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An Inspector calls - character analysis.

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Birling Priestley describes him in the opening stage directions as a 'rather portentous man', full of his own self-importance. In the play, he is certainly very concerned with his social position - he twice mentions that he was Lord Mayor as a way of impressing Gerald (pp.8, 11), and mentions the knighthood to him, even though it is far from definite. He is solely worried about how his family's reputation will suffer at the inquest when he hears of Mrs Birling's part in the girl's death (p.45), and he is more concerned about how to 'cover...up' Eric's thefts (p.54) than about how to put them right. He tries to use first Gerald's family name (p.13) and then his friendship with the Chief Constable (p.16) as ways of bullying the Inspector; he obviously believes that others are as easily impressed by social connections as he is. (We know he is easily impressed because of his evident pride at Gerald's family background; he obviously believes he has made a good match for Sheila.) His key characteristic is his complacency. He is well-off (as the opening stage directions suggest), and he believes he always will be: that 'we're in for a time of steadily increasing prosperity' (p.6). This success, however, has been at the expense of others - he threw the girl out of her job for asking for a modest rise, and intends in the future to work with Crofts Limited 'for lower costs and higher prices' (p.4), exploiting his power as a capitalist to profit at the expense of others. Birling does not believe he has a responsibility to society, only to his family: 'a man has to mind his own business and look after himself and his own' (p.10). He is not upset, unlike Eric, at hearing the details of the girl's death (p.12), which shows him to be a little heartless. He is suspiciously defensive when he thinks the Inspector is accusing him of causing it, and - like Mrs Birling - is relieved when he thinks the finger is no longer pointing at him. ...read more.


Sheila's refusal to take back his ring suggests that, despite the Inspector's relatively lenient judgement of him, he is far from exonerated, in her eyes and in ours. Eric Unlike Gerald, Priestley describes Eric in the opening stage directions as 'not quite at ease'. He has been expensively educated, and yet he is a disappointment to Birling: he and Gerald joke behind his back (p.10), and his father patronises him (p.12). He is kept out of the information about his father's possible knighthood, and when he really needed help he felt his father was 'not the kind of father a chap could go to when he's in trouble' (p.54). His drinking is an open secret within the family (though Mrs Birling chooses not to admit it to herself), and suggests that he lacks self-discipline. This is borne out by the behaviour that is revealed in the course of the play: he forced himself into the girl's lodgings despite her protests, drunk and 'in that state when a chap easily turns nasty' (p.52), has made her pregnant, and has stolen money from his father. But he also has an honesty that others lack. He is the only one to respond spontaneously to details of the girl's death (p.11), and when he is forced to admit how he behaved towards her he has a strong sense of guilt because the consequences of what he did are so serious. We also believe him when he tells Birling that he would have let the girl stay at the factory (p.16) - but Eric throughout the play is shown to be naive, even if his heart is often in the right place. (Stealing Birling's money, even though a crime in law, might be another example of this.) He does not have the realistic outlook necessary to make a success of his life. He is also shown to be immature, regarding the girl as a 'good sport' (p.52), although she treated him as a child. ...read more.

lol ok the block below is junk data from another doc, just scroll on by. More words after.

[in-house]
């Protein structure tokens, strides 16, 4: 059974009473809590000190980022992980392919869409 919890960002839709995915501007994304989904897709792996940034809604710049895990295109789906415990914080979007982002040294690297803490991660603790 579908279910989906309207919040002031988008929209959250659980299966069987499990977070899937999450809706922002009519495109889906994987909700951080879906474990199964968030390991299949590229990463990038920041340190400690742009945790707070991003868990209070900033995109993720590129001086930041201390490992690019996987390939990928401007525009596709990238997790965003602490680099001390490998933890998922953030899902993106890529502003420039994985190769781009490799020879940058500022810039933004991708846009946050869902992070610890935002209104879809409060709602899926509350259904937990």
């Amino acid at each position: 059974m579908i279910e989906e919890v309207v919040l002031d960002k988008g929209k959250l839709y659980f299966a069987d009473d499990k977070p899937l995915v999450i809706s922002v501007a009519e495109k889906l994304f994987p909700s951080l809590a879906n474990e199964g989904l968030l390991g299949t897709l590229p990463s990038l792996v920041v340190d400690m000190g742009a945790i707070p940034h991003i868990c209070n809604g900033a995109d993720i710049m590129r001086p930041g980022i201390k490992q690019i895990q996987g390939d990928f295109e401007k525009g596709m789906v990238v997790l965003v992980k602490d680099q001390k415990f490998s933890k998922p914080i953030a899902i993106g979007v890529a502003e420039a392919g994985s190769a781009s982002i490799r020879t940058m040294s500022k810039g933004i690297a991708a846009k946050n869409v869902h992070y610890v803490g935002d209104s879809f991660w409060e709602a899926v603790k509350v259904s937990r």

They must decide whether to change or not - Sheila and Eric do; the Birlings and perhaps Gerald do not. The Inspector has a moral dimension which makes him different from an ordinary policeman: he is more concerned with right and wrong than with what is legal. He sternly tells Birling, for example, that 'it's better to ask for the earth [as a worker might do] than to take it [which Birling does]' (p.15). But he also tells the characters that 'if you're easy with me, I'm easy with you' (p.22) - he has compassion for those who are willing to accept their responsibility, but nothing so simple as forgiveness. After all, 'the girl's [still] dead though'. Each character is punished in an appropriate way. Birling fears for his family's reputation at the inquest; Sheila feels shame for her selfishness; Gerald has his affair revealed in front of Sheila; Mrs Birling has her illusions about the respectability of her family shattered by Eric; and Eric is revealed before his indulgent parents as a spoilt and inadequate young man. But notice how in each case the punishment is a consequence of their own behaviour; the Inspector himself does not bring punishment from outside. Perhaps this is why they are given a second chance at the end of the play - that their experience should have been a warning to them, and that next time, it is the apocalyptic future predicted by the Inspector's final speech that lies in store for them and for us. Summary * The Inspector sees through each character. * He forces each character to admit what they already secretly know. * He is Priestley's vehicle for his views on social responsibility. * He is the catalyst for the play's events. * He controls the play's events. * He has a moral dimension. * He brings about each character's punishment through their own actions. * He is each character's last chance. ...read more.

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